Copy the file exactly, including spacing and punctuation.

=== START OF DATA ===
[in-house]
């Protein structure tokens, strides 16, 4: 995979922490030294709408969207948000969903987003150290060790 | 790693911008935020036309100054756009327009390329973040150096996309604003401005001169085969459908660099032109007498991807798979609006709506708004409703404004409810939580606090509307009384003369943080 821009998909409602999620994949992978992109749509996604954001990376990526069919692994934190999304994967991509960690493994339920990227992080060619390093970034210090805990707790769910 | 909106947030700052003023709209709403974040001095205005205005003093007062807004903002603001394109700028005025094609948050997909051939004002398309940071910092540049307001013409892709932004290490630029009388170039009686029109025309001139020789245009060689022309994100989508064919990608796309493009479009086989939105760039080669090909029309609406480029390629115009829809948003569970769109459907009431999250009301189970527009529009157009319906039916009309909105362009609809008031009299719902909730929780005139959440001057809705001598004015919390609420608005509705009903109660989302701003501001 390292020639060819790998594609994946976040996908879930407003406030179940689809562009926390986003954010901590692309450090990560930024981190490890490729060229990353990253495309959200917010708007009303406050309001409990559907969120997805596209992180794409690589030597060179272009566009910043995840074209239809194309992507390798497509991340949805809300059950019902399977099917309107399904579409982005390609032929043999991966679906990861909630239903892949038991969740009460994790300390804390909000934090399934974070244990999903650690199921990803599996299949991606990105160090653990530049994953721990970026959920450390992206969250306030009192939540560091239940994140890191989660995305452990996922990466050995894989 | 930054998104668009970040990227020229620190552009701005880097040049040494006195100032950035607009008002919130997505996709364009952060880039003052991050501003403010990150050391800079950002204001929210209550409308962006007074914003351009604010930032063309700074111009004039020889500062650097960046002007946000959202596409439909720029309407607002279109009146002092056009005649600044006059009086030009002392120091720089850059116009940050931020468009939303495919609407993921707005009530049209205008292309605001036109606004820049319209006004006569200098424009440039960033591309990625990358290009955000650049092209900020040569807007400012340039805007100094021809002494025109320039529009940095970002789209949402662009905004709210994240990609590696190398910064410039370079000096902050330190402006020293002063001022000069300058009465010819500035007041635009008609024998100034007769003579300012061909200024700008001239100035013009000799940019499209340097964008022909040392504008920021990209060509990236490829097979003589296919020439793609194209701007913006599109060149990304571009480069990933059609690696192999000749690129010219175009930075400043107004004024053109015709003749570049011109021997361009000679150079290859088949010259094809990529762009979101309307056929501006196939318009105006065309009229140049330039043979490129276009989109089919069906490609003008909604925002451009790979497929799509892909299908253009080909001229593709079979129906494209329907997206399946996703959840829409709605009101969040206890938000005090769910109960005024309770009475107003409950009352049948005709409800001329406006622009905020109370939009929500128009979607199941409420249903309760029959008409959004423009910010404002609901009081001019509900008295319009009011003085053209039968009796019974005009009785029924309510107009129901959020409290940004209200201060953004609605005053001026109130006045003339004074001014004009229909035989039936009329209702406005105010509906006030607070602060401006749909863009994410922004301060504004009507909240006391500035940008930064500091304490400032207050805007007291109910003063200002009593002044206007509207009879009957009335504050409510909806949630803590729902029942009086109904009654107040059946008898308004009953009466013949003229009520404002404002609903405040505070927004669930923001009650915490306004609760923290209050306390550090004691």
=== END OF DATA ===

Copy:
[in-house]
């Protein structure tokens, strides 16, 4: 995979922490030294709408969207948000969903987003150290060790 | 790693911008935020036309100054756009327009390329973040150096996309604003401005001169085969459908660099032109007498991807798979609006709506708004409703404004409810939580606090509307009384003369943080 821009998909409602999620994949992978992109749509996604954001990376990526069919692994934190999304994967991509960690493994339920990227992080060619390093970034210090805990707790769910 | 909106947030700052003023709209709403974040001095205005205005003093007062807004903002603001394109700028005025094609948050997909051939004002398309940071910092540049307001013409892709932004290490630029009388170039009686029109025309001139020789245009060689022309994100989508064919990608796309493009479009086989939105760039080669090909029309609406480029390629115009829809948003569970769109459907009431999250009301189970527009529009157009319906039916009309909105362009609809008031009299719902909730929780005139959440001057809705001598004015919390609420608005509705009903109660989302701003501001 390292020639060819790998594609994946976040996908879930407003406030179940689809562009926390986003954010901590692309450090990560930024981190490890490729060229990353990253495309959200917010708007009303406050309001409990559907969120997805596209992180794409690589030597060179272009566009910043995840074209239809194309992507390798497509991340949805809300059950019902399977099917309107399904579409982005390609032929043999991966679906990861909630239903892949038991969740009460994790300390804390909000934090399934974070244990999903650690199921990803599996299949991606990105160090653990530049994953721990970026959920450390992206969250306030009192939540560091239940994140890191989660995305452990996922990466050995894989 | 930054998104668009970040990227020229620190552009701005880097040049040494006195100032950035607009008002919130997505996709364009952060880039003052991050501003403010990150050391800079950002204001929210209550409308962006007074914003351009604010930032063309700074111009004039020889500062650097960046002007946000959202596409439909720029309407607002279109009146002092056009005649600044006059009086030009002392120091720089850059116009940050931020468009939303495919609407993921707005009530049209205008292309605001036109606004820049319209006004006569200098424009440039960033591309990625990358290009955000650049092209900020040569807007400012340039805007100094021809002494025109320039529009940095970002789209949402662009905004709210994240990609590696190398910064410039370079000096902050330190402006020293002063001022000069300058009465010819500035007041635009008609024998100034007769003579300012061909200024700008001239100035013009000799940019499209340097964008022909040392504008920021990209060509990236490829097979003589296919020439793609194209701007913006599109060149990304571009480069990933059609690696192999000749690129010219175009930075400043107004004024053109015709003749570049011109021997361009000679150079290859088949010259094809990529762009979101309307056929501006196939318009105006065309009229140049330039043979490129276009989109089919069906490609003008909604925002451009790979497929799509892909299908253009080909001229593709079979129906494209329907997206399946996703959840829409709605009101969040206890938000005090769910109960005024309770009475107003409950009352049948005709409800001329406006622009905020109370939009929500128009979607199941409420249903309760029959008409959004423009910010404002609901009081001019509900008295319009009011003085053209039968009796019974005009009785029924309510107009129901959020409290940004209200201060953004609605005053001026109130006045003339004074001014004009229909035989039936009329209702406005105010509906006030607070602060401006749909863009994410922004301060504004009507909240006391500035940008930064500091304490400032207050805007007291109910003063200002009593002044206007509207009879009957009335504050409510909806949630803590729902029942009086109904009654107040059946008898308004009953009466013949003229009520404002404002609903405040505070927004669930923001009650915490306004609760923290209050306390550090004691």